however, my experience with client glossaries is that many outsourcers do not provide me with one. If they do, in most cases, the glossary has very basic terms, ones that I already know and are not useful for me.


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Steven Capsuto  Identity Verified
United States
Local time: 20:28
Spanish to English
+ ...
Location, location, location... Dec 9, 2006

Heinrich Pesch wrote:
But perhaps you are too sensitive on the matter of sucking. That's what the device does.


The problem isn't suck by itself: it's the phrase "suck off" which in English, 90+% of the time, has only one meaning. Trust a native speaker; it's an unfortunate word choice.


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Giovanni Guarnieri MITI, MIL  Identity Verified
United Kingdom
Local time: 01:28
Member (2004)
English to Italian
are you completely bilingual? Dec 9, 2006

not that I'm saying that the terminology is correct, but if you are translating out of your mother tongue, then you are putting yourself in a difficult position when arguing with the client about the correctness of the terminology. Well, you are not English mother tongue, are you, could your client argue. But then, why would he/she give a translation on ventilation technology to a non mother tongue? It baffles me. Good luck!

Giovanni

[Edited at 2006-12-09 11:25]


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Cetacea  Identity Verified
Switzerland
Local time: 02:28
English to German
+ ...
Change and justify Dec 9, 2006


Personally I would transalate *Abluftventil* as *exhaust fan*,


I may not be an engineer, but personally, I don't think a "Ventil" is a fan... An "Abluftventil" is an exhaust air valve.

Having said that, I would point out all the terms I do not agree with to the customer in a separate e-mail, giving a valid reason for all changes I suggest, including expert sources, if possible.

I am just in the process of doing that in a large project, and the client is very grateful. They have put me in charge of revising the whole project because they appreciate my commitment to quality. I think what convinced them was that I did the editing of the old version of the first text I received (which I was supposed to use as a basis and simply add new elements) for free, explaining to them that I could not bear to have them publish something so full of errors again. (The translation had obviously been done by someone who was neither a mothertonguer nor knew anything about the subject matter.)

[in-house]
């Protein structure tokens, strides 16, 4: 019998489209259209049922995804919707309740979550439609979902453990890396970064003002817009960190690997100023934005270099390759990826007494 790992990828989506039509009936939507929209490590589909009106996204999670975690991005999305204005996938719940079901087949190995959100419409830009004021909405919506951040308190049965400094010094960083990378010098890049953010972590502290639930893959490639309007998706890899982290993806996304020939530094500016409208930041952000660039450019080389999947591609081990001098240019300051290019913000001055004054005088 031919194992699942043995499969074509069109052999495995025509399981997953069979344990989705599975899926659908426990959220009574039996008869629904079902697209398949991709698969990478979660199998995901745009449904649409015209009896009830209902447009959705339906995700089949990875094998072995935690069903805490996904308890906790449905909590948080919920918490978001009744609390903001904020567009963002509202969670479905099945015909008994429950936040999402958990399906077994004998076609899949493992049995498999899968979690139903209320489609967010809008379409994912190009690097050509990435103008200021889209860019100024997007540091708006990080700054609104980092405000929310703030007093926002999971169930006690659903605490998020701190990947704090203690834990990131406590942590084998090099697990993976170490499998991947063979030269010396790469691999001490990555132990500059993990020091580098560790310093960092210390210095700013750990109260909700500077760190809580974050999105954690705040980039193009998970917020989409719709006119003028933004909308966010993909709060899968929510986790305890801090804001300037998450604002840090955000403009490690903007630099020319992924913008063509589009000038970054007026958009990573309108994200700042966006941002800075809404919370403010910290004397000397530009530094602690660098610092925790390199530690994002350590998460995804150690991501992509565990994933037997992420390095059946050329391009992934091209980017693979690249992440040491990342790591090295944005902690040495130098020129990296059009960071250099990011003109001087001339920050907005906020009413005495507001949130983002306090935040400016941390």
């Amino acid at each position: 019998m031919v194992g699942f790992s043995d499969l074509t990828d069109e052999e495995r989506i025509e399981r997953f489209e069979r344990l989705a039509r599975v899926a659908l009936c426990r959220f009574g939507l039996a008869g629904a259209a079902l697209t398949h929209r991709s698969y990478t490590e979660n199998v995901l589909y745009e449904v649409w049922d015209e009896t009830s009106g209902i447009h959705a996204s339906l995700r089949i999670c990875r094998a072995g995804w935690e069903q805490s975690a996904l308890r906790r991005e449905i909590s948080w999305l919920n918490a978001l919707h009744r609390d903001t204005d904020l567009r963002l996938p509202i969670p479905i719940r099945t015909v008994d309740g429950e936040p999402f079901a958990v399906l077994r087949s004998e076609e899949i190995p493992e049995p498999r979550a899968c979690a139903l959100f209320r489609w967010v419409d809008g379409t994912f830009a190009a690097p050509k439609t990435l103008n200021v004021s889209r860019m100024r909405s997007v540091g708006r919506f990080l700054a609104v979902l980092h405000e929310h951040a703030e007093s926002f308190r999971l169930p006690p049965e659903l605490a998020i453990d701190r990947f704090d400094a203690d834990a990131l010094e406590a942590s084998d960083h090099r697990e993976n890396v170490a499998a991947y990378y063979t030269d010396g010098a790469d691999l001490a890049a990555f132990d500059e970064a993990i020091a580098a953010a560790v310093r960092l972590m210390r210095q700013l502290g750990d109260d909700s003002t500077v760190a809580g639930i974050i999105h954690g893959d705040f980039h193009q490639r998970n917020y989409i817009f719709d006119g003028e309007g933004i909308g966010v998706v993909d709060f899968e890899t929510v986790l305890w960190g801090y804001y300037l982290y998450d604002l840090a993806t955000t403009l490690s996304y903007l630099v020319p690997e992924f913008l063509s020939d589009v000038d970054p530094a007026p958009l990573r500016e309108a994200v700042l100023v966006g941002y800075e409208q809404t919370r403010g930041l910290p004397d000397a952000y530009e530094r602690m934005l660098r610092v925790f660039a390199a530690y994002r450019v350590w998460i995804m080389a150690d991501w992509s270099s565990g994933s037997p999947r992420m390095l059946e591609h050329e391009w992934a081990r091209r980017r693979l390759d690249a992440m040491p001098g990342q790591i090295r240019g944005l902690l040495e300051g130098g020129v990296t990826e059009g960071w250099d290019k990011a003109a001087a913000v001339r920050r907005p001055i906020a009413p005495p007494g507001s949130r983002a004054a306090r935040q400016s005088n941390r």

Of course, if those terms are already in countless manuals and/or on countless computer screens, you might have to use them anyway. But I always point out terminology errors--before the editor does...


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Textklick  Identity Verified
Local time: 01:28
German to English
+ ...
Any pictures? Dec 9, 2006

A "Ventil" is a valve. Oh yes! But is it? It might be a fan, as John Fenz suggests, or even just an extractor hood.

http://www.aerotechnik.de/produkte/produktuebersicht/ventile/aventil212.htm
http://www.haustechnik-world24.de/Zu_und_Abluftventil_Edelstahl_gebuerstet.htm

Digressing, I recently found it useful to go to a customer's site and download their parts list. If it has illustrations, as this did, it can be bloody useful, especially in ambiguous cases.

Returning, I have to confess that I exploded with laughter when reading your client's suggestion.

Reason?

Recently, I saw a translation where a colleague had used an English word for "Ventil" that a Schmitt dictionary lists as being "colloq." (brief silence while all Schmitt owners dash off to check out what this word was). Now that, added to your client's suggestion, would have been one of the funniest terminological disasters I have ever seen (although keen Kudoz answerers would be able to say that Google listed 627 hits).;-)

I agree with the Lutheran sentiments mentioned by Smo. Shout!

If you are not going to tell them - then who is? IME they are usually grateful for a justified and well-reasoned departure from/amendment to their glossary. If they still won't buy it , then it is they who are the suckers.

Cheers
Chris










[Edited at 2006-12-09 14:24]


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dlgore
Local time: 20:28
German to English
Suction, not sucking Dec 9, 2006

Suction is the proper term, not sucking, as in:

SUCTION booster (electr) / Saugdynamo m, Spannungserniedriger m, negative Boostermaschine
SUCTION coil / Tauchankerspule f
SUCTION fan / saugender (o. saugend wirkender) Ventilator, Lüfter m, Exhauster m
SUCTION injector / saugender Injektor
SUCTION jet pump / Saugstrahlpumpe f
SUCTION pump / Absaugpumpe f, Saugpumpe f
SUCTION valve / Ansaugventil m

Saugkolben m = suction piston
Saugventil n = suction valve
Saugrohr n = suction pipe
Saugfuß m = suction cup

Daniel